It is important to note here that some of the policy entrepreneurs around the NUG ministry of education were also involved in township education boards, and, for them, it means that a rivalry examination would fill this gap and could potentially increase their domestic legitimacy. Hence, the policy solution attached to the requirement of examination for more than 70% of the high school student population who boycotted the SAC’s exam and countering SAC’s exam finally led to opening a policy window for the NUG to conduct its own matriculation examination.

The impact on students

Ultimately, students are those most impacted by how Myanmar’s education system has been affected by the 2021 coup. The military killed and detained teachers and students, and used schools and university campuses as bases for military operations. It then extended its manipulation to matriculation examination through politicisation. To counter such a problem, when the political climate is favourable and policy solutions are available, the NUG’s education ministry has initiated matriculation examinations as part of its political battles with the SAC.

Both the SAC and NUG exams have good and weak points. Firstly, taking SAC’s exam is incompatible with society’s values and the CDM. Parents across Myanmar boycotted the military-led schooling and did not let their children take the matriculation examination to show their solidarity with the country-wide CDM or because they do not believe in the quality of teachers under the military education system. On the other hand, taking the NUG’s exam might lead to security concerns and to situations where future education pathways with the future recognition of NUG-issued credentials being uncertain As a result, the students face ambiguity about how to proceed with their educational pathways. (At the time of writing, the NUG’s education ministry has conducted their version of the matriculation examination twice, and 16 universities affiliated with them recently welcomed the new students.)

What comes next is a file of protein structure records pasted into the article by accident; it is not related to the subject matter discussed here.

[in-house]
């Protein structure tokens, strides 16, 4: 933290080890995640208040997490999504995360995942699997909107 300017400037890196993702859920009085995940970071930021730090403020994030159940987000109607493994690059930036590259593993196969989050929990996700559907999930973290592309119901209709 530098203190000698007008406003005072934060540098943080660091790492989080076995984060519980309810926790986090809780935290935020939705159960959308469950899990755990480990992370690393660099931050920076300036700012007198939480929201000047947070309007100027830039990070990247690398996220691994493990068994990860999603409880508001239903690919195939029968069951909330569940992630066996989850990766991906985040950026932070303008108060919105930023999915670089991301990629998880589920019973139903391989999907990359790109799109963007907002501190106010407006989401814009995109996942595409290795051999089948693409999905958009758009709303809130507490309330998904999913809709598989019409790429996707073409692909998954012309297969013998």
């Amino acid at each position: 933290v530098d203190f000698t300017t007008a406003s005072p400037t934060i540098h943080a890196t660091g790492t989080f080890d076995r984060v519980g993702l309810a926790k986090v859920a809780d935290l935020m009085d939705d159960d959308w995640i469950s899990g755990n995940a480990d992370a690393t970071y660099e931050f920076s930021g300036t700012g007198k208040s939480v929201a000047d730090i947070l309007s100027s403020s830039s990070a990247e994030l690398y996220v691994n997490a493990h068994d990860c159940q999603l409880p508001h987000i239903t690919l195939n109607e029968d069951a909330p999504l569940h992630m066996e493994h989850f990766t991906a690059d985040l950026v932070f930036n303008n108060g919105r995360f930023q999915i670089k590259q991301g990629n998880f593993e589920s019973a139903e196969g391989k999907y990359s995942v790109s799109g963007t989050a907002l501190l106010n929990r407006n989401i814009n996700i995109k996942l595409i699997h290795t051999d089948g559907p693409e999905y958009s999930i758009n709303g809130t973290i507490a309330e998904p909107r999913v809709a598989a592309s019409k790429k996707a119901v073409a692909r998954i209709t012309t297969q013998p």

Such a situation also exacerbates the disparity among the students. Some students, who could afford it, decided to prepare for internationally recognised certificates such as GED and IGCSE to avoid the dilemma. Meanwhile, others drop out of school, take up arms, or flee due to conflict in their areas. As a consequence, the students lose their hopes and future, leading to the deterioration of human capital and the future development of Myanmar.